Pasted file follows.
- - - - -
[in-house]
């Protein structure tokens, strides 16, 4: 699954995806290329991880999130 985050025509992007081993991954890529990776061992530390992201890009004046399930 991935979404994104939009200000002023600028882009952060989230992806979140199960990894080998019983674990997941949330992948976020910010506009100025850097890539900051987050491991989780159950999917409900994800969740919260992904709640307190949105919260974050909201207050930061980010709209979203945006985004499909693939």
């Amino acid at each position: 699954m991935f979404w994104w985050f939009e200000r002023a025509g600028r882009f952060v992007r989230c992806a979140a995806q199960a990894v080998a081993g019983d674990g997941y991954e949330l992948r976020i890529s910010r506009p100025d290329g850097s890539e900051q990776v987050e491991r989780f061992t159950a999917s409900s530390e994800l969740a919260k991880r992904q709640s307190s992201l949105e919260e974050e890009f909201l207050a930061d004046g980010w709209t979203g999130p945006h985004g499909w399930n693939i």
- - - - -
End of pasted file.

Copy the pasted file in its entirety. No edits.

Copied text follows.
[in-house]
């Protein structure tokens, strides 16, 4: 699954995806290329991880999130 985050025509992007081993991954890529990776061992530390992201890009004046399930 991935979404994104939009200000002023600028882009952060989230992806979140199960990894080998019983674990997941949330992948976020910010506009100025850097890539900051987050491991989780159950999917409900994800969740919260992904709640307190949105919260974050909201207050930061980010709209979203945006985004499909693939």
């Amino acid at each position: 699954m991935f979404w994104w985050f939009e200000r002023a025509g600028r882009f952060v992007r989230c992806a979140a995806q199960a990894v080998a081993g019983d674990g997941y991954e949330l992948r976020i890529s910010r506009p100025d290329g850097s890539e900051q990776v987050e491991r989780f061992t159950a999917s409900s530390e994800l969740a919260k991880r992904q709640s307190s992201l949105e919260e974050e890009f909201l207050a930061d004046g980010w709209t979203g999130p945006h985004g499909w399930n693939i």